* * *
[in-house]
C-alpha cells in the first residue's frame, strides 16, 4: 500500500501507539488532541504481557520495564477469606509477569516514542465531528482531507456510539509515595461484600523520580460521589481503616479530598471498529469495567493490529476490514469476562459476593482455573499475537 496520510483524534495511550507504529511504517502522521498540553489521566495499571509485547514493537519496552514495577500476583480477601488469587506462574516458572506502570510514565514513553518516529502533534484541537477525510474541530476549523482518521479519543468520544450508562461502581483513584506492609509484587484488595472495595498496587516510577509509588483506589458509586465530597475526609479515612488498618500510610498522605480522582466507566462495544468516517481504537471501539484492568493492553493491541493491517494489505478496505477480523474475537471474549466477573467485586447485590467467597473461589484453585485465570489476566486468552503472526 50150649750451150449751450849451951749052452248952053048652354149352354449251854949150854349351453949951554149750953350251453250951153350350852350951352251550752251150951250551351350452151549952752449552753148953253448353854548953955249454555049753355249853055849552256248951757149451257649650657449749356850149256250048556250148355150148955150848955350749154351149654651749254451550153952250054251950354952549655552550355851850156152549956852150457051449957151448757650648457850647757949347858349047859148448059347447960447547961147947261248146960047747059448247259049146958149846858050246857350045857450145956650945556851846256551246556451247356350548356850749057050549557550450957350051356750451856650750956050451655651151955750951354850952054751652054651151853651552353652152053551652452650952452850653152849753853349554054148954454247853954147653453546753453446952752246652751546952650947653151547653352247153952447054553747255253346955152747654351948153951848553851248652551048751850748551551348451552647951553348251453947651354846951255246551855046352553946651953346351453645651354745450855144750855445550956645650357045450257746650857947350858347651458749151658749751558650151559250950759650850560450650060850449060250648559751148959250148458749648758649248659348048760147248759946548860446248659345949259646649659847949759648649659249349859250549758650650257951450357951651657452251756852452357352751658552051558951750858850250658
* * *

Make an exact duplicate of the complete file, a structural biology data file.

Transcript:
[in-house]
C-alpha cells in the first residue's frame, strides 16, 4: 500500500501507539488532541504481557520495564477469606509477569516514542465531528482531507456510539509515595461484600523520580460521589481503616479530598471498529469495567493490529476490514469476562459476593482455573499475537 496520510483524534495511550507504529511504517502522521498540553489521566495499571509485547514493537519496552514495577500476583480477601488469587506462574516458572506502570510514565514513553518516529502533534484541537477525510474541530476549523482518521479519543468520544450508562461502581483513584506492609509484587484488595472495595498496587516510577509509588483506589458509586465530597475526609479515612488498618500510610498522605480522582466507566462495544468516517481504537471501539484492568493492553493491541493491517494489505478496505477480523474475537471474549466477573467485586447485590467467597473461589484453585485465570489476566486468552503472526 50150649750451150449751450849451951749052452248952053048652354149352354449251854949150854349351453949951554149750953350251453250951153350350852350951352251550752251150951250551351350452151549952752449552753148953253448353854548953955249454555049753355249853055849552256248951757149451257649650657449749356850149256250048556250148355150148955150848955350749154351149654651749254451550153952250054251950354952549655552550355851850156152549956852150457051449957151448757650648457850647757949347858349047859148448059347447960447547961147947261248146960047747059448247259049146958149846858050246857350045857450145956650945556851846256551246556451247356350548356850749057050549557550450957350051356750451856650750956050451655651151955750951354850952054751652054651151853651552353652152053551652452650952452850653152849753853349554054148954454247853954147653453546753453446952752246652751546952650947653151547653352247153952447054553747255253346955152747654351948153951848553851248652551048751850748551551348451552647951553348251453947651354846951255246551855046352553946651953346351453645651354745450855144750855445550956645650357045450257746650857947350858347651458749151658749751558650151559250950759650850560450650060850449060250648559751148959250148458749648758649248659348048760147248759946548860446248659345949259646649659847949759648649659249349859250549758650650257951450357951651657452251756852452357352751658552051558951750858850250658